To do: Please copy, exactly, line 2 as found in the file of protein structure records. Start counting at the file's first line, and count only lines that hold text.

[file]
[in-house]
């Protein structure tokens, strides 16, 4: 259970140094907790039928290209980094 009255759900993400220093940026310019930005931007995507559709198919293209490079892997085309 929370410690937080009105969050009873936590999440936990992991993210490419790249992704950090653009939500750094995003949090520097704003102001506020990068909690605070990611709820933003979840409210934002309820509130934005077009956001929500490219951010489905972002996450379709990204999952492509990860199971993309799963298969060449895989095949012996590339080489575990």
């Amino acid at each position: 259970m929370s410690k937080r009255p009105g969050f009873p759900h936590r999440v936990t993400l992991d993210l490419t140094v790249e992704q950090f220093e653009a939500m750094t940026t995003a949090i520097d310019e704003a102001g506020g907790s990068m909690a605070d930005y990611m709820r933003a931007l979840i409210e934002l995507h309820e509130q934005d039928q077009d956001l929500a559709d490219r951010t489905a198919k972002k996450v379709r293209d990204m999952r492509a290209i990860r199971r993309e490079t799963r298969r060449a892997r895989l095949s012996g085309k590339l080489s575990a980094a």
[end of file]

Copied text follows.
């Protein structure tokens, strides 16, 4: 259970140094907790039928290209980094 009255759900993400220093940026310019930005931007995507559709198919293209490079892997085309 929370410690937080009105969050009873936590999440936990992991993210490419790249992704950090653009939500750094995003949090520097704003102001506020990068909690605070990611709820933003979840409210934002309820509130934005077009956001929500490219951010489905972002996450379709990204999952492509990860199971993309799963298969060449895989095949012996590339080489575990």